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Stretching the consumer safety net: Florida's guaranty funds fulfill the promise.

The manmade anti natural disasters of the past several years have brought new meaning to the catch phrase "safety net." The summer of 2006 gave us a significant education in Property and Casualty Guaranty Funds 101 with the insolvency of three related property and casualty insurers. Following the hurricane activity of 2004 and 2005, Florida homeowners naturally turned to their insurance carriers for help rebuilding their homes and their lives. Unfortunately, during dais time of intense activity one of the larger providers of those benefits became insolvent. With that, the Florida Insurance Guaranty Association suddenly became a major part of many residents' daily lives.

On the life and health side, the financial meltdown of last fall left consumers questioning the stability of companies once considered rock solid. Would annuities continue to pay out? Would policies be cancelled? What recourse was available?

With these heightened public concerns, agents now find themselves facing increased questions about insurer balance sheets, fiscal viability, and the protections offered by state guaranty funds.

The overall mission of guaranty funds is to preserve consumer confidence in the insurance system by providing a safety net for people least able to absorb a financial loss when their insurance company becomes insolvent.

The guaranty fund system was developed in the late 1960s in response to the number of insolvencies in the non-standard auto market. It was adopted by most states, including Florida, in the 1970s. It is a statebased system, which means that each state's system operates independently. However, as with most insurance regulatory systems, there is a uniform framework ar model law developed by the National Association of Insurance Commissioners, which is adopted by the individual state legislatures.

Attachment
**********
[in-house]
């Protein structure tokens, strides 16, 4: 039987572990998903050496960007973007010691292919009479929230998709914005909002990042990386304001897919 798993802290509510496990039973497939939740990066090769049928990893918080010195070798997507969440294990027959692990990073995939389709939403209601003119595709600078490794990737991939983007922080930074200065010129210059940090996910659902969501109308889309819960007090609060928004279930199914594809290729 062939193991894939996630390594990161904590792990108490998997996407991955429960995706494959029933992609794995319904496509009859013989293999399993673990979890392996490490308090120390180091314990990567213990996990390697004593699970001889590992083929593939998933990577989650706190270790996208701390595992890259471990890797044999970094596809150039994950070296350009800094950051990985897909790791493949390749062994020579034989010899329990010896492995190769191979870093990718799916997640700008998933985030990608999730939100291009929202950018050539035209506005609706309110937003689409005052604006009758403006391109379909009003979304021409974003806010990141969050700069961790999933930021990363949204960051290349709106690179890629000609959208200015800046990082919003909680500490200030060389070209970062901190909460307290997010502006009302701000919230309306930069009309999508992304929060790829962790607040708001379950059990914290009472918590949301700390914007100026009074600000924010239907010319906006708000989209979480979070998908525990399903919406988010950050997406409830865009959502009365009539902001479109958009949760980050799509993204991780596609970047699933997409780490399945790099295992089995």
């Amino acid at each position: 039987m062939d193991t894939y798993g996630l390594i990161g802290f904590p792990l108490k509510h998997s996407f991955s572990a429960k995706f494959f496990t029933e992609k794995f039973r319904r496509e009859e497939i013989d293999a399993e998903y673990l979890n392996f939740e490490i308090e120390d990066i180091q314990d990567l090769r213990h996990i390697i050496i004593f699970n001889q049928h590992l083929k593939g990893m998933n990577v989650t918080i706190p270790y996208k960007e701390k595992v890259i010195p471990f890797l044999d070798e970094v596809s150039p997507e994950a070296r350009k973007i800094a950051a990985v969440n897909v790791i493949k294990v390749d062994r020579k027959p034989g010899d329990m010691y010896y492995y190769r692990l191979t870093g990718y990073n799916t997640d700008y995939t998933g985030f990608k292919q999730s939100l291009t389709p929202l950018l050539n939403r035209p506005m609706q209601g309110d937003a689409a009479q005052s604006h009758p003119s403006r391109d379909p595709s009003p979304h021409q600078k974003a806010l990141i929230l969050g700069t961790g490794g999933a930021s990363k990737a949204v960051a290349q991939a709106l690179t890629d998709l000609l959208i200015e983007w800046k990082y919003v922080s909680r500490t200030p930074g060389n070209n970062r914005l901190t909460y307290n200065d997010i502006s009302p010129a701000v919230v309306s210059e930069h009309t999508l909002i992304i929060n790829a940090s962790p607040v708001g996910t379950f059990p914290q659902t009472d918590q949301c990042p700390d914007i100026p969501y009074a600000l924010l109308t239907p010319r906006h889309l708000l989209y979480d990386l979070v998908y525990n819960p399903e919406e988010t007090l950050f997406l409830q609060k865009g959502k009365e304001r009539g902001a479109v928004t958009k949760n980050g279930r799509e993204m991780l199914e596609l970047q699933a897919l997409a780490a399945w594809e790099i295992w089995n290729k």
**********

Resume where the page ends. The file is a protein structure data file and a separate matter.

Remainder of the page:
Oversight of Florida Funds

Florida's guaranty funds have several operational characteristics in common. They are individually established by law and operate as private not-for-profit organizations. There is a governing boar( of directors comprised mostly of industry representatives with knowledge and expertise in the given industry. To acid perspective, several funds also include a consumer or business representative on their governing boards. The Chief Financial Officer makes the final appointment of directors to the boards.

Each organization has statutory guidelines with detailed duties and responsibilities established in the plan of operation. These plans are reviewed and approved by the Florida Department of Financial Services. Each organization has defined methods for establishing the recommendation of board members to the Chief Financial Officer. The Department of Financial Services and the Office of Insurance Regulation jointly provide regulatory oversight for the organizations, with periodic operational audits and regular consultation on industry matters. Audited financial statements are filed annually by specified dates to both regulatory bodies. As all of the organizations include a funding mechanism based on assessments, this oversight is critical in maintaining the integrity of the process and appropriate stewardship of the funds. Guaranty funds draw from many sources for funding, including distributions from the insolvent company's estate, member company assessments, and investment income.

The receiver's mission is to gather the assets of the insolvent company and close the company, which is why the guaranty fund partnership is important for consumers. The insolvency process is similar to a bankruptcy proceeding for non-insurance companies. Both involve identifying all parties that have a claim, money, or services owed by the insolvent entity; collecting and evaluating the assets; and making an equitable distribution to the claimants. This process can take many years, and the average insurance consumer with a claim cannot wait five or 10 years to receive payment.